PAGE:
THE FEATHER MERCHANTS

AND OTHER TALES OF THE FOOLS OF CHELM

The author of The Adventures of High John the Conqueror (1989) turns to his Jewish heritage for an entertaining collection of nonsense stories, organized into a sort of history of Chelm and an introduction to its foolish residents. Sanfield weaves tales of varying length into a continuous narrative, divided into sections centered on people or local institutions. He begins with a cordial invitation (``ENJOY! We'll talk later'') and ends with an ``Afterword'' about the stories' personal meaning for him and his bittersweet visit to Eastern Europe to research them. Written in an informally discursive style, the stories themselves vary from anecdote to fully realized folktale, all melded into a satisfying whole. Magaril, a Russian illustrator whose work will be new to Americans, uses pen drawings in a bold, sophisticated, woodcut-like style that preserves the folkloric feel. A satisfying accompaniment to I. B. Singer's fine stories about Chelm. Glossary; excellent bibliography. (Folklore. 8+)

Pub Date: Oct. 1, 1991

ISBN: 0-531-05958-8

Page Count: 102

Publisher: Orchard

Review Posted Online: May 20, 2010

Kirkus Reviews Issue: Sept. 15, 1991

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ESPERANZA RISING

The author of Amelia and Eleanor Go for a Ride (1999) and Riding Freedom (1997) again approaches historical fiction, this time using her own grandmother as source material. In 1930, Esperanza lives a privileged life on a ranch in Aguascalientes, Mexico. But when her father dies, the post-Revolutionary culture and politics force her to leave with her mother for California. Now they are indebted to the family who previously worked for them, for securing them work on a farm in the San Joaquin valley. Esperanza balks at her new situation, but eventually becomes as accustomed to it as she was in her previous home, and comes to realize that she is still relatively privileged to be on a year-round farm with a strong community. She sees migrant workers forced from their jobs by families arriving from the Dust Bowl, and camps of strikers—many of them US citizens—deported in the “voluntary repatriation” that sent at least 450,000 Mexicans and Mexican-Americans back to Mexico in the early 1930s. Ryan’s narrative has an epic tone, characters that develop little and predictably, and a romantic patina that often undercuts the harshness of her story. But her style is engaging, her characters appealing, and her story is one that—though a deep-rooted part of the history of California, the Depression, and thus the nation—is little heard in children’s fiction. It bears telling to a wider audience. (author’s note) (Fiction. 9-15)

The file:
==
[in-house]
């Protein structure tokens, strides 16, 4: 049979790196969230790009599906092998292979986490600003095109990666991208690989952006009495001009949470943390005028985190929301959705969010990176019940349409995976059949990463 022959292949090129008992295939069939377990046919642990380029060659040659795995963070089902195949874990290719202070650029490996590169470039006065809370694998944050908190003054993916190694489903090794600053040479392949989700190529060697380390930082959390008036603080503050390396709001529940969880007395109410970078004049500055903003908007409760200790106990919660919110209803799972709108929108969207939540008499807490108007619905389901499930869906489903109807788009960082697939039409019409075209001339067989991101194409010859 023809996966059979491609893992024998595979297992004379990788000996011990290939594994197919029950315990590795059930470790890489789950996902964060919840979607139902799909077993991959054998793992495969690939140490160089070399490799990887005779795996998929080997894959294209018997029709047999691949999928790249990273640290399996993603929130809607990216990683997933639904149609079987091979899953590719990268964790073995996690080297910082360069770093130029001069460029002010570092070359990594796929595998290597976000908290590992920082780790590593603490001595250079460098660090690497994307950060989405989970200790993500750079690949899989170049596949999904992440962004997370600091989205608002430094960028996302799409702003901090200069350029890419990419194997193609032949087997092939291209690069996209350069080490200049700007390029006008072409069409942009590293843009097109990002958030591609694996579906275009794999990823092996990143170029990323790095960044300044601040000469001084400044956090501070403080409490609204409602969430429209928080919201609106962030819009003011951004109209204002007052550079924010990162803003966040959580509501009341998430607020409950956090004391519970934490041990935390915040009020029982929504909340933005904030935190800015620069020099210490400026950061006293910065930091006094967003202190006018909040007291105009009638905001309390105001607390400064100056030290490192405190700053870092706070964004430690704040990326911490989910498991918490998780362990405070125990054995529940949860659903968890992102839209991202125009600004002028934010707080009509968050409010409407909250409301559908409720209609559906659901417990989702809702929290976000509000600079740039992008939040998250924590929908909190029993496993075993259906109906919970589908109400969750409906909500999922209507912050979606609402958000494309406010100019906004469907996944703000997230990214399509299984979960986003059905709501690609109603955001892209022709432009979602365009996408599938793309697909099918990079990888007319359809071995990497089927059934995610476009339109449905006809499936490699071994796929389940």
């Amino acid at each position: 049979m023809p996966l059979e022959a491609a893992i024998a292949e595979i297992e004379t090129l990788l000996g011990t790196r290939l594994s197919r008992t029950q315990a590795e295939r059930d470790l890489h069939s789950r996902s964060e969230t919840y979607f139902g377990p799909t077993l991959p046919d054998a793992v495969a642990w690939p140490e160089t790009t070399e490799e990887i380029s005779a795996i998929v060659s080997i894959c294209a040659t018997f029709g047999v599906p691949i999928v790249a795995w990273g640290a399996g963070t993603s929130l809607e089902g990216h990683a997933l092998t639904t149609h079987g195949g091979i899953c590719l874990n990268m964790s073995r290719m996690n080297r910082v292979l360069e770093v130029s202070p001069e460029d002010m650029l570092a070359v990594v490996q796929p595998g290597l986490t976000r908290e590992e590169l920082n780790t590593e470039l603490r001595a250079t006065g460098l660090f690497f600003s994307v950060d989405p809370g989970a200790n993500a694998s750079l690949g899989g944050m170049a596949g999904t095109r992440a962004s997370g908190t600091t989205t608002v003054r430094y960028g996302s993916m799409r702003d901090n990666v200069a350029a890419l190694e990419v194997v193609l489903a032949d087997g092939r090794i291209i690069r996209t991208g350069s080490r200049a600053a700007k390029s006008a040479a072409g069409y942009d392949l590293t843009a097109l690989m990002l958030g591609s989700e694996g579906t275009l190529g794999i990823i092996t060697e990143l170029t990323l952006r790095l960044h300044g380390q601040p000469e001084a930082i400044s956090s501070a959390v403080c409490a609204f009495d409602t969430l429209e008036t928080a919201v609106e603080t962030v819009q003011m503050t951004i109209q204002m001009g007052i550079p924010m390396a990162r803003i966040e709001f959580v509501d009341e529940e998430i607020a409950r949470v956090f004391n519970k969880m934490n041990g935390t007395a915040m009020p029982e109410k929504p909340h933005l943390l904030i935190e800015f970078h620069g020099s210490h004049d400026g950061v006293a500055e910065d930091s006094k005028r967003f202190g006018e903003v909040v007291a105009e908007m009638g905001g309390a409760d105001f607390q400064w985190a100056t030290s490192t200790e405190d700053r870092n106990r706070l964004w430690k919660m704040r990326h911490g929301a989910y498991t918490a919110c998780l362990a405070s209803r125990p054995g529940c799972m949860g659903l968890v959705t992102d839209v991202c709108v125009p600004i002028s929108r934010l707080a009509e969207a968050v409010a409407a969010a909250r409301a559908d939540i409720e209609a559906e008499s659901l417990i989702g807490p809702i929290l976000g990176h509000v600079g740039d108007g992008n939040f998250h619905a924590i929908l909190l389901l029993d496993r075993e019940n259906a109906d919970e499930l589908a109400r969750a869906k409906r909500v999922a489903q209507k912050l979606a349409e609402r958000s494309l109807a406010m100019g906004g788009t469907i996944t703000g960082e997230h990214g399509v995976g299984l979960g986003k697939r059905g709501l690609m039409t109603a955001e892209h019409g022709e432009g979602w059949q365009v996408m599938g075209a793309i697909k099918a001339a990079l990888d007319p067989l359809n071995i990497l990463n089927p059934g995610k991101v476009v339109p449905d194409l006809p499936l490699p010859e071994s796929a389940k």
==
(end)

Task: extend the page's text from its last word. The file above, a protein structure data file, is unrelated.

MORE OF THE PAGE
Pub Date: Oct. 1, 2000

ISBN: 0-439-12041-1

Page Count: 272

Publisher: Scholastic

Review Posted Online: May 20, 2010

Kirkus Reviews Issue: Oct. 1, 2000

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DONAVAN'S WORD JAR

Donavan's friends collect buttons and marbles, but he collects words. ``NUTRITION,'' ``BALLYHOO,'' ``ABRACADABRA''—these and other words are safely stored on slips of paper in a jar. As it fills, Donavan sees a storage problem developing and, after soliciting advice from his teacher and family, solves it himself: Visiting his grandma at a senior citizens' apartment house, he settles a tenants' argument by pulling the word ``COMPROMISE'' from his jar and, feeling ``as if the sun had come out inside him,'' discovers the satisfaction of giving his words away. Appealingly detailed b&w illustrations depict Donavan and his grandma as African-Americans. This Baltimore librarian's first book is sure to whet readers' appetites for words, and may even start them on their own savory collections. (Fiction. 8-11)

Pub Date: June 30, 1994

ISBN: 0-06-020190-8

Page Count: 72

Publisher: HarperCollins

Review Posted Online: May 20, 2010

Kirkus Reviews Issue: June 15, 1994

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